Welcome to this edition of First Draft Follies, an ongoing series here at the blog. The material is presented “as is” from the first draft of the manuscript that became the book Ambitious Brew.In a few places I added one or two words in brackets — [like this] — for clarification. As always, when the excerpt is lengthy, and this one is, I break it into manageable bits and post those bits over the course of several days.
This edition of FDF concerns the early years of the American Homebrewers Association and what is now the Brewers Assocation, the craft brewing trade group. Much of my research into the topic fell into “insider baseball” information: interesting to those who were involved, and to people with a serious interest in brewing history, but dull as rocks to a more general audience. As a result, almost none of what follows ended up in the book, which was intended for a general audience.
On the other hand, the groups’ early histories provide fascinating insight into the creation of a organization from the ground up, particularly the conflicts that ensued between and among the participants. As a result, I think it’s worth posting this (long) series in full.
For more about the founding of the AHA, see my earlier string of First Draft Follies entries on that topic. (The link takes you to part six of the six-part series; it contains links to parts one through five.)
And what the AHA needed in early 1982 was someone to manage the million details that combined to produce the first Great American Beer Festival. Papazian planned the event to coincide with the annual homebrewing competition and the second “conference” on both homebrewing and microbrewing. “In sponsoring this event,” wrote Stuart Harris, the Zymurgy reporter who covered microbrewing,
the American Homebrewers Association hopes to bring public attention to the micro-brewery industry and provide a forum where brewers and would-be brewers may exchange ideas and information about the industry. (*1)
The GABF was not the nation’s first national beer festival. That honor belongs, most likely, to the German Alps Festival, which began in the early seventies in the Catskills. By the late seventies, it was attracting 300,000 people who sampled well over a hundred brands of domestic and imported brews.
The GABF was, however, the first beer event designed to showcase American beer in general and the new “micro” brews in particular. The debut proved a modest affair, which was about all that Papazian and his tiny crew could manage. The festival featured “1000 gallons of lagers, ales, stouts and porters,” a handful of “small” brewers, and ran just four hours on the Friday night of the first day of that year’s conference. (*2)
Papazian sandwiched the event in between the annual homebrewing competition and the brewing conference which, by the spring of 1982, had grown into a two-day affair. The organizers devoted day one to commercial brewing, with panels on packaging, bacteria control, and marketing and legal issues that small brewers could expect to face. Michael Lewis from UC-Davis spoke.
So did Michael Jackson, joined by David Bruce, who was single-handedly reinventing the British brewing-pub.That last exemplified Papazian’s ability to see around the curve in the road: brewpubs were about to become the Next Big Thing in small American brewing.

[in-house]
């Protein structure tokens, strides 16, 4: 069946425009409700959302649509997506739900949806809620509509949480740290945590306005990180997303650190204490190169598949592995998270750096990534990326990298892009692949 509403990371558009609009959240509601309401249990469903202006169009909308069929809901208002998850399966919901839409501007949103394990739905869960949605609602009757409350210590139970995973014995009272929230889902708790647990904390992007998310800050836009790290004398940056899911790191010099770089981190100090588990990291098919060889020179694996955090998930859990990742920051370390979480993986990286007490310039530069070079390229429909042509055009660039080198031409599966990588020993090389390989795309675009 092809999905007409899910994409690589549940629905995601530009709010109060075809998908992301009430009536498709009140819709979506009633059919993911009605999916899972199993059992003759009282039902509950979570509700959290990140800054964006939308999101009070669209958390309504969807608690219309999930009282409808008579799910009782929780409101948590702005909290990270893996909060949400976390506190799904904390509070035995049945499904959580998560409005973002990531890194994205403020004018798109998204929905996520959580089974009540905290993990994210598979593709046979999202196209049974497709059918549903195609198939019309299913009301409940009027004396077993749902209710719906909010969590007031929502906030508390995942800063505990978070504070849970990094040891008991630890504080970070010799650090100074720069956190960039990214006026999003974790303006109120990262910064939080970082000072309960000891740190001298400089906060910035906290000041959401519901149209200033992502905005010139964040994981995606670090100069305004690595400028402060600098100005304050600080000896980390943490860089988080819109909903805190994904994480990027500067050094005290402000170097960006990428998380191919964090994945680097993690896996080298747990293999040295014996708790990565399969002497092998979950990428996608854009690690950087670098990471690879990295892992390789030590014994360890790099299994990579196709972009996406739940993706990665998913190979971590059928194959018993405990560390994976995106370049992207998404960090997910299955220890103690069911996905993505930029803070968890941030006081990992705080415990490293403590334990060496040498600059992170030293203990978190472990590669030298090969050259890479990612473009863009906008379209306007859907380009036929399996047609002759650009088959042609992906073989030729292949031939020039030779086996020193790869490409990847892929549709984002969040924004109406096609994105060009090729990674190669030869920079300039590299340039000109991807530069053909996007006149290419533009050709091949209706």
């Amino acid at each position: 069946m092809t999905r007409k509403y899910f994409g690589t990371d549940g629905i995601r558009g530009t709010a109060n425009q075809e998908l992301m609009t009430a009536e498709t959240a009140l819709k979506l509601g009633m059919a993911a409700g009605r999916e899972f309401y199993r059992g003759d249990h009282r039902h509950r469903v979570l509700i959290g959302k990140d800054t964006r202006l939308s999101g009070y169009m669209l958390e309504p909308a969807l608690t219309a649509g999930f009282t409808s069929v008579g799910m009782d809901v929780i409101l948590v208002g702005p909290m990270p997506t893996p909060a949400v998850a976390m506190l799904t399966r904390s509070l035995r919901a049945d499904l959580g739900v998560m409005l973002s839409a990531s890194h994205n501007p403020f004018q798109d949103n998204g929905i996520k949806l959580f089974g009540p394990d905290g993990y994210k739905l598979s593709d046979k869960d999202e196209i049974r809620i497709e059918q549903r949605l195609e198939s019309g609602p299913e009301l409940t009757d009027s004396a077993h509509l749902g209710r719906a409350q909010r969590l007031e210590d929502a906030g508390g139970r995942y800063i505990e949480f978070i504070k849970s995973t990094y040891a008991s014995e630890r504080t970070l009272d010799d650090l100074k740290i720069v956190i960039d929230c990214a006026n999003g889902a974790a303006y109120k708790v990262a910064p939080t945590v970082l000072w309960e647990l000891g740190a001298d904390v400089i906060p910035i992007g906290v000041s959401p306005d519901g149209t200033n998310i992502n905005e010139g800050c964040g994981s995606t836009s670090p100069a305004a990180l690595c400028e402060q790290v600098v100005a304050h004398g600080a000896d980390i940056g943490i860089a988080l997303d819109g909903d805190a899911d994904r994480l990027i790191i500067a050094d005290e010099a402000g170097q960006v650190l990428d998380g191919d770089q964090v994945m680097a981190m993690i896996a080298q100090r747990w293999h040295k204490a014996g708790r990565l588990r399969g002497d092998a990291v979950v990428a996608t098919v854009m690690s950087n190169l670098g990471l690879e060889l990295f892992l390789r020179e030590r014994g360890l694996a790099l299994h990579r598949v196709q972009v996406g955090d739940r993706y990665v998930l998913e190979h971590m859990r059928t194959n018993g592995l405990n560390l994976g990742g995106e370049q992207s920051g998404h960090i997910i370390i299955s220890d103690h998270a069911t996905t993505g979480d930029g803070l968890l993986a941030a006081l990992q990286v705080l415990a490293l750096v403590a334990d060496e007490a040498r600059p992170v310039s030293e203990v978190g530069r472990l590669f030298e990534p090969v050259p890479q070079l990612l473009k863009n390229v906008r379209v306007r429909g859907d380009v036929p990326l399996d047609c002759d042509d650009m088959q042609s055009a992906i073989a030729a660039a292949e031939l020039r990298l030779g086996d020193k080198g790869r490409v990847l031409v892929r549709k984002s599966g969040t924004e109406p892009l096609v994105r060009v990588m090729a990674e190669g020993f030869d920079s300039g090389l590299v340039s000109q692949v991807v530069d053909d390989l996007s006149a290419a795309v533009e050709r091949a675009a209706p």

Whatever niggling doubts Papazian had about the wisdom of these new ventures were laid to rest in November, 1982, when he attended the annual meeting of the Brewers’ Association of America. (*3) He knew few people at the meeting, and although some of the small brewers welcomed his presence, he felt “uncomfortable” and “out of place.”
But he was nothing if not a genius when it came to seeing opportunity, and he came away convinced that regional and small beermakers were “doing their own thing,” and that “their thing” was “totally irrelevant” to the homebrewers and microbrewers he had met at the AHA conferences. (*4)
It was true that the AHA annual conference had become a “focal point” for homebrewers thinking about investing in commercial brewing. It’s not so clear that the new brewers themselves agreed with Papazian’s claim of ownership to their industry, or his assessment of the BAA as irrelevant.
The two most successful microbrewers, Ken Grossman and Fritz Maytag, for example, both joined the BAA because they regarded themselves not as homebrewers grown large but as real brewers and so part of the larger industry. The BAA’s membership may have shrunk, along with its budget, but [the BAA’s director] Bill O’Shea, in his late seventies and in failing health, continued to provide what service he could for his dwindling troops: lobbying, good relations with behemoths like Anheuser-Busch, and keeping abreast of new tax laws and regulatory burdens. What the BAA needed in the early eighties was new blood; men like Grossman and Maytag provided it.
Charlie Papazian understood nothing of that. He regarded microbrewing as an “extension of homebrewing,” and therefore a logical extension of the AHA. (*5) Tax issues? Labeling laws? Relax and have a homebrew.
* 1: Stuart Harris, “Update,” Zymurgy 5, no. 1 (Spring 1982): 18.
*2: Advertisement for 1982 conference and competition, Zymurgy 5, no. 1 (Spring 1982): 20.
*3: The Brewers Association of America was organized in the early 1940s to represent the nation’s small, regional beermakers.
*4: Charlie Papazian, interview with Maureen Ogle, April 27, 2005.
*5: Charlie Papazian, “How Many Apples Does It Take to Make a Pie?,” Zymurgy 5, no. 4 (Winter 1982): 2.